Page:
Irish Olympic target shooting

Chronograph fun, part one…

First, a word of explanation for those who don’t live in Ireland. We don’t have any gunsmiths here. Well. We have one or two on the cartridge rifle side of things, mostly dealing in fullbore stuff. But we have noone who can service an air rifle (unless you include “wrap it up and post it back to the factory in germany” in your definition of “service”. Which I don’t). Which means that most airguns in Ireland haven’t been serviced in quite a long time. Mine hasn’t been gone over by a qualified gunsmith in a decade or so. Others for even longer. Which I don’t personally think is a good thing, because these aren’t battlefield weapons, they’re precision instruments and they do need a degree of care and maintenance, and while you can handle basics like cleaning and so on at home, any real overhaul needs a more equipped setup than anyone could reasonably be expected to have at home. So, it’s a niggle. So I thought I’d check it out, just to be sure, so I went and bought myself a chronograph (well, I say myself, but it’ll live in WTSC for the most part for the other club folk to use). As before, ebay is your friend. It’s a pretty standard airgun model, the Combro CB-625 Mk4:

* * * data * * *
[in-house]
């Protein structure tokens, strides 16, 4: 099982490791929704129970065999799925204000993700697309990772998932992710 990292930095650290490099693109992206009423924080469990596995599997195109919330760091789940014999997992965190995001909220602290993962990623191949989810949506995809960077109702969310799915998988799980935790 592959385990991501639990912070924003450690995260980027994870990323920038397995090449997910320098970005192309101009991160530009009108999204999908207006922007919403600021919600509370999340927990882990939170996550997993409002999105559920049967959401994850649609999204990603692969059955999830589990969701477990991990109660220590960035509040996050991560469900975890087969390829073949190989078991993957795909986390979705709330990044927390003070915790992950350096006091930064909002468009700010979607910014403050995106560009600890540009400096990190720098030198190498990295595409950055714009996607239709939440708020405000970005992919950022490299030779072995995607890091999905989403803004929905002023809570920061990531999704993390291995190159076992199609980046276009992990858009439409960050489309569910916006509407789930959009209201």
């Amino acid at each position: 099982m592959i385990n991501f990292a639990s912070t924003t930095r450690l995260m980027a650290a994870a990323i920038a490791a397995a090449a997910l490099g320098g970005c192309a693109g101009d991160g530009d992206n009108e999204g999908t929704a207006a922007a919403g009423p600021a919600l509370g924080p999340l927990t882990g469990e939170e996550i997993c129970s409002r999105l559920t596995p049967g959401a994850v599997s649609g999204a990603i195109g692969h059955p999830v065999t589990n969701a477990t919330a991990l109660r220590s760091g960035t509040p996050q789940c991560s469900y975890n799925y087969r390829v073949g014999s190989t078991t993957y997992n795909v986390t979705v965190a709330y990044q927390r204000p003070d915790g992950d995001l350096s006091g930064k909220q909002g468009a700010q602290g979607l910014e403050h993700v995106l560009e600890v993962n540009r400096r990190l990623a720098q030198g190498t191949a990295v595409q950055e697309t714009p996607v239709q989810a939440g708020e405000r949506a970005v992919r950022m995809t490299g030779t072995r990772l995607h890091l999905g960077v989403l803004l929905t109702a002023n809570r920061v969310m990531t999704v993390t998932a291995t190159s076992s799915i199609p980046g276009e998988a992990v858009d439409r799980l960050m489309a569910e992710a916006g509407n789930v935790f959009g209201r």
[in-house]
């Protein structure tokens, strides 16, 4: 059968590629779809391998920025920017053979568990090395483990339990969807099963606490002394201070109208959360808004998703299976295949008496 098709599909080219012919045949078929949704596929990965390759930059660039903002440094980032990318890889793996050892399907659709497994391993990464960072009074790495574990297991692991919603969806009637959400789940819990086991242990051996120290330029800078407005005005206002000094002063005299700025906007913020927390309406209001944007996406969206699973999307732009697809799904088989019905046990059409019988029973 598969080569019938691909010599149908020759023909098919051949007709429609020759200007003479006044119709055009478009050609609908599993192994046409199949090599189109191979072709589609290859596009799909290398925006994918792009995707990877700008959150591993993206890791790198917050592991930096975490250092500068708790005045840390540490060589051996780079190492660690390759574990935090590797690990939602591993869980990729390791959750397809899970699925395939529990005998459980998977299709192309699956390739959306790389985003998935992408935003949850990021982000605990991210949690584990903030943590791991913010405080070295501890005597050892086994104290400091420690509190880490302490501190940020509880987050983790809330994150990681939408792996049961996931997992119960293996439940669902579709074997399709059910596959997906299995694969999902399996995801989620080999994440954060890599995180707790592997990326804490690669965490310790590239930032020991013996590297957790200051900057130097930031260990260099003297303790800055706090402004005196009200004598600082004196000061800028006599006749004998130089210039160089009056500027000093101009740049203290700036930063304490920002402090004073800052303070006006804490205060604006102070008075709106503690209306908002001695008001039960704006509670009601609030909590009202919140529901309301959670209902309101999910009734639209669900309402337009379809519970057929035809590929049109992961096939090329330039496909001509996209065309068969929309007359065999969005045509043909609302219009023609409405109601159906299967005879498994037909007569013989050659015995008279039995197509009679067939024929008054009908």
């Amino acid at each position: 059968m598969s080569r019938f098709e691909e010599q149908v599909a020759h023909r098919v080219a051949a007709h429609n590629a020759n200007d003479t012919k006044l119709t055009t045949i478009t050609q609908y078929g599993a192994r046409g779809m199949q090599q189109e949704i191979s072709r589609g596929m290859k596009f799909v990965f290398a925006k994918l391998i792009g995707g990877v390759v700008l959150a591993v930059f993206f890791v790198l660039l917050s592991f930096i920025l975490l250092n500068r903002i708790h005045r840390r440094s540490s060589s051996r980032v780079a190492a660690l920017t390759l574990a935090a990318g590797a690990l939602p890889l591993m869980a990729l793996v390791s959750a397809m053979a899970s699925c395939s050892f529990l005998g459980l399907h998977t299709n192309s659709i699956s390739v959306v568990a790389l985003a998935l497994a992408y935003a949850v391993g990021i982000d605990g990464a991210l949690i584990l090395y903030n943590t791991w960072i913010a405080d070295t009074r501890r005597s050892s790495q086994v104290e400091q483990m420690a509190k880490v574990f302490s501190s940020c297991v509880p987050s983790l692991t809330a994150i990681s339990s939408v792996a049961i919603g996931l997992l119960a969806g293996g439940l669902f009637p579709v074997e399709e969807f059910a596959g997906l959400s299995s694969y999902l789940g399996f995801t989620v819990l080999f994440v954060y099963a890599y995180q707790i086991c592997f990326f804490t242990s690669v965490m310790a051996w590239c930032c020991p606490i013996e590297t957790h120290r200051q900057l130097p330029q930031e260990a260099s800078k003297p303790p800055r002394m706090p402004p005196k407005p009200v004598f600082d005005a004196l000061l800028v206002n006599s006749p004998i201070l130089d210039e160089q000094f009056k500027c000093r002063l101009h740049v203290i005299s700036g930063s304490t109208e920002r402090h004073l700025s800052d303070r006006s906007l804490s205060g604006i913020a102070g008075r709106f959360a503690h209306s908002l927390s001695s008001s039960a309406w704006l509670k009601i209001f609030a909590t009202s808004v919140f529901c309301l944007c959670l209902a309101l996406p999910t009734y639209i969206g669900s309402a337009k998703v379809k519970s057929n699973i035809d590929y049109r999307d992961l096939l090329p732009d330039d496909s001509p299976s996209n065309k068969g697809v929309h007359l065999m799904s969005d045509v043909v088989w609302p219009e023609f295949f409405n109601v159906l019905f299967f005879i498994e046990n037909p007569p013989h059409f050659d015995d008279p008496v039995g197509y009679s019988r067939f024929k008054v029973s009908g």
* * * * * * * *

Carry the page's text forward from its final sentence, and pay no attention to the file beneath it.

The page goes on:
Combro CB-625 Mk4 chronograph

It’s a simple little gizmo – the bit up top there is the bit that you strap to the muzzle, and bit underneath is the actual chronograph itself. The pellet goes through the two rings above the LCD screen and it measures the time that takes and does the math for you (and estimates the kinetic energy based on the estimate of the mass of the pellet that you give it).

So I get it in place and I shoot away (from cold, with the tank just screwed into the rifle), and find that over 20-30 shots, I have an average of 176.8 m/s for a muzzle velocity (with a 2.4 m/s spread, from 175.7 up to 178.1). Which according to Uwe Anschutz, is perfectly fine (and by the way, that’s Uwe Anschutz answering an email personally. Which is pretty excellent).

However, the first two shots were far lower – the first was down around the 130 range and the second was in the 160 range.  So those first two shots you might hear me firing on the range before a match or a training session? Yeah, they’re not an affectation, they’re a real thing 🙂

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